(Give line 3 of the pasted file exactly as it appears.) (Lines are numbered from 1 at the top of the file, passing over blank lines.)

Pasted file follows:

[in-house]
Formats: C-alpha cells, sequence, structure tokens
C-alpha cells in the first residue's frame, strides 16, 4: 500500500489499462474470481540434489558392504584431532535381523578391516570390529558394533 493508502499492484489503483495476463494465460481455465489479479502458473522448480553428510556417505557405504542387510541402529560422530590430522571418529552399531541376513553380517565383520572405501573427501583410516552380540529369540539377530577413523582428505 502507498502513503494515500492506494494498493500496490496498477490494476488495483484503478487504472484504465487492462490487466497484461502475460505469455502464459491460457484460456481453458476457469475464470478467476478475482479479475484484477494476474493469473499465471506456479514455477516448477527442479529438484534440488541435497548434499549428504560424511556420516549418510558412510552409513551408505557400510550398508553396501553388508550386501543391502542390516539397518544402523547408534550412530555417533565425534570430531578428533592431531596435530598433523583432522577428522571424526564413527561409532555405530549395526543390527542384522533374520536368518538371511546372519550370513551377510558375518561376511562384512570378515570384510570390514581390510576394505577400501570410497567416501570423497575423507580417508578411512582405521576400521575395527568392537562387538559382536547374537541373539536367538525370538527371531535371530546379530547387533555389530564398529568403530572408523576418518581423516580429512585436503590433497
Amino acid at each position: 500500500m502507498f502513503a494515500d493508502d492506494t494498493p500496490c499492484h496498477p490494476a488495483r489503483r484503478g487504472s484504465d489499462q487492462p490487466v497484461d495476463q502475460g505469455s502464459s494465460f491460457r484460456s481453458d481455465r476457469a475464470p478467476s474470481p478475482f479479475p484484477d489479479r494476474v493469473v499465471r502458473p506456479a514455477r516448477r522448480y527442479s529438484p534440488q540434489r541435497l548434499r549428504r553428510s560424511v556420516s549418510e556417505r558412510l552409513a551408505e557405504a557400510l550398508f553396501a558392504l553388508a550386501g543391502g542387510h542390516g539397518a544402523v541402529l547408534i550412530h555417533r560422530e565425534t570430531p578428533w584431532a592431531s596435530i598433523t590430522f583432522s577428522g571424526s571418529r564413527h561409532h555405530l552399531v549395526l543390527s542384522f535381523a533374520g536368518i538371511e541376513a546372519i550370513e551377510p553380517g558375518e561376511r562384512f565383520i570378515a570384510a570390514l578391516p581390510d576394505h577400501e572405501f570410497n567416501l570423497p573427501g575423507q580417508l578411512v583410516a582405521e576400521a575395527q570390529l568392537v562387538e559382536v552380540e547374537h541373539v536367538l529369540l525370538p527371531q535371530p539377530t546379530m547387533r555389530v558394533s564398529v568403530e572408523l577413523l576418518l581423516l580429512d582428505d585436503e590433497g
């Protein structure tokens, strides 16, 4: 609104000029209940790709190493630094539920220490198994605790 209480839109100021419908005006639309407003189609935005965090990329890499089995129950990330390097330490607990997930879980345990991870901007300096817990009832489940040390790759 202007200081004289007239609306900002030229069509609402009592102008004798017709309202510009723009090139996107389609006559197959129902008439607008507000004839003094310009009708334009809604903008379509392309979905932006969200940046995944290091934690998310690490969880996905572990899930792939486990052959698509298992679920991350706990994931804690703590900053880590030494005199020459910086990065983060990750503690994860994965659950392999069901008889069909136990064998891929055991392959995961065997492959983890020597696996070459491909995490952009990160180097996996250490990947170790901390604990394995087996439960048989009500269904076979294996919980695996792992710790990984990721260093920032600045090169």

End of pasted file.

C-alpha cells in the first residue's frame, strides 16, 4: 500500500489499462474470481540434489558392504584431532535381523578391516570390529558394533 493508502499492484489503483495476463494465460481455465489479479502458473522448480553428510556417505557405504542387510541402529560422530590430522571418529552399531541376513553380517565383520572405501573427501583410516552380540529369540539377530577413523582428505 502507498502513503494515500492506494494498493500496490496498477490494476488495483484503478487504472484504465487492462490487466497484461502475460505469455502464459491460457484460456481453458476457469475464470478467476478475482479479475484484477494476474493469473499465471506456479514455477516448477527442479529438484534440488541435497548434499549428504560424511556420516549418510558412510552409513551408505557400510550398508553396501553388508550386501543391502542390516539397518544402523547408534550412530555417533565425534570430531578428533592431531596435530598433523583432522577428522571424526564413527561409532555405530549395526543390527542384522533374520536368518538371511546372519550370513551377510558375518561376511562384512570378515570384510570390514581390510576394505577400501570410497567416501570423497575423507580417508578411512582405521576400521575395527568392537562387538559382536547374537541373539536367538525370538527371531535371530546379530547387533555389530564398529568403530572408523576418518581423516580429512585436503590433497